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The Effects of Starvation on Human Bones

Minghong [CC BY-SA 3.0 (http://creativecommons.org/licenses/by-sa/3.0)], via Wikimedia Commons

The effects of starvation and malnutrition on the human body were well evidenced after the horrors of the Holocaust were discovered. Famine and being restricted from food led to an average daily intake of 200-800 calories in the concentration camps and ghettos. The results of this starvation and malnutrition resulted in an increased risk of fractures, decreased bone density and decreased cortical strength.

Another severe side effect of restricted or diminished food intake results in vitamin deficiencies.

Starvation

Starvation describes the most severe type of malnutrition. It results in a deficiency so harsh, it's hard for vital organs to function enough to allow a person to survive. According to the International Journal of Endocrinology, nearly 805 million people worldwide are estimated to be suffering from malnutrition. Approximately 25 percent of children experience stunted growth due to malnutrition, while around 45 percent of deaths in children under the age of 5 can be attributed to starvation.

Adverse Effects of Starvation on Bone Quality

A person could experience starvation for a short period of time or it could be for extended periods of time, therefore leading to a chronic adaptation of the body to the lowered calorie intake. Starvation induced changes in bones have been described in experiments using animal models.

Anorexia Nervosa and Starvation

One of the most common diseases associated with starvation is anorexia nervosa. This psychiatric disorder is more common in women than in men and is characterized by self-induced restriction of calories, along with a variety of other symptoms. Osteoporosis has been thought to be associated with anorexia, as a possible consequence of diminished estrogen levels, calcium and vitamin D.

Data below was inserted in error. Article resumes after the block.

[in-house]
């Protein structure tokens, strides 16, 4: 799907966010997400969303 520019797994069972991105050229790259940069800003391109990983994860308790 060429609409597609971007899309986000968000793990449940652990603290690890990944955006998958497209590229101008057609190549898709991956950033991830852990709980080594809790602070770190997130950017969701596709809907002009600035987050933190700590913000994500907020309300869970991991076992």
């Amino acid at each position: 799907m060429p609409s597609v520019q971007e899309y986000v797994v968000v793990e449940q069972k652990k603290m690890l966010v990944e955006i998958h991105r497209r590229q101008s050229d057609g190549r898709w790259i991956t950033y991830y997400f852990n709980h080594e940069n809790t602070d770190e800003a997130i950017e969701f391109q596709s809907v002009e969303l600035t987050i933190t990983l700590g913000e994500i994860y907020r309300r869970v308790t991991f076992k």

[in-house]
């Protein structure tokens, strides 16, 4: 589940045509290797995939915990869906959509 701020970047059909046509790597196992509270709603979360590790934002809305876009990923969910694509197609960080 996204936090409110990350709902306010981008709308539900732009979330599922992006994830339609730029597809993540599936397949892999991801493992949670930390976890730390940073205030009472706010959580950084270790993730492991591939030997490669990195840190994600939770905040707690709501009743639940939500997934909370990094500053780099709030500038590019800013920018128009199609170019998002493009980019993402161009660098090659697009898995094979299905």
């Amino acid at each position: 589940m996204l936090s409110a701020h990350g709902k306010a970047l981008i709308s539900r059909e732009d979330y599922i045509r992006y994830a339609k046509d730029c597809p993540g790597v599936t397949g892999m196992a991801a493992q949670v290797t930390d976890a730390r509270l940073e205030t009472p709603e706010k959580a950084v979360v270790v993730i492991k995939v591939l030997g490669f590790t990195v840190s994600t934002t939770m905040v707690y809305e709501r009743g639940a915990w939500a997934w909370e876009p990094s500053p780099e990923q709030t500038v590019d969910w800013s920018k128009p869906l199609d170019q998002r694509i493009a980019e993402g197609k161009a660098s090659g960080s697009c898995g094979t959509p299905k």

Bulimia Nervosa and Starvation

Bulimia is another eating disorder that can have a detrimental effect on the health of human bones. It is characterized by binge eating and subsequent vomiting to rid the body of food. Repeated vomiting could result in robbing the body of important vitamins, minerals and nutrients that are essential to healthy bones and it may wind up putting the sufferer at a higher risk of fractures, decreased bone density and osteopathic disorders.

Conclusion

Studies have been done to learn the effects of starvation on the human bones. In one such study, researchers found that hyper-caloric nutritional therapies in combination with calcium and vitamin D supplementation have been demonstrated to be helpful in restoring bone health. Oral contraceptive therapy in itself has not been proven to improve bone density in osteopenic or osteoporotic patients who were diagnosed with anorexia nervosa. In a subsequent follow up study, researchers examined the effect of either the administration of rhIGF-1, an oral contraceptive containing ethinyl estradiol and norethindrone or no treatment at all on the bone density in the spines of 60 osteopenic women, diagnosed with anorexia nervosa. The results at a 9-month follow up found a combination of contraceptives and the rhIGF-1 lead to the most improvement in bone density.
Starvation and malnutrition have long been suspected of playing a role in the development of osteoporosis and osteopenia. The consequences of long-term starvation endured in one’s life are grave and results in decreased growth and bone mineral density.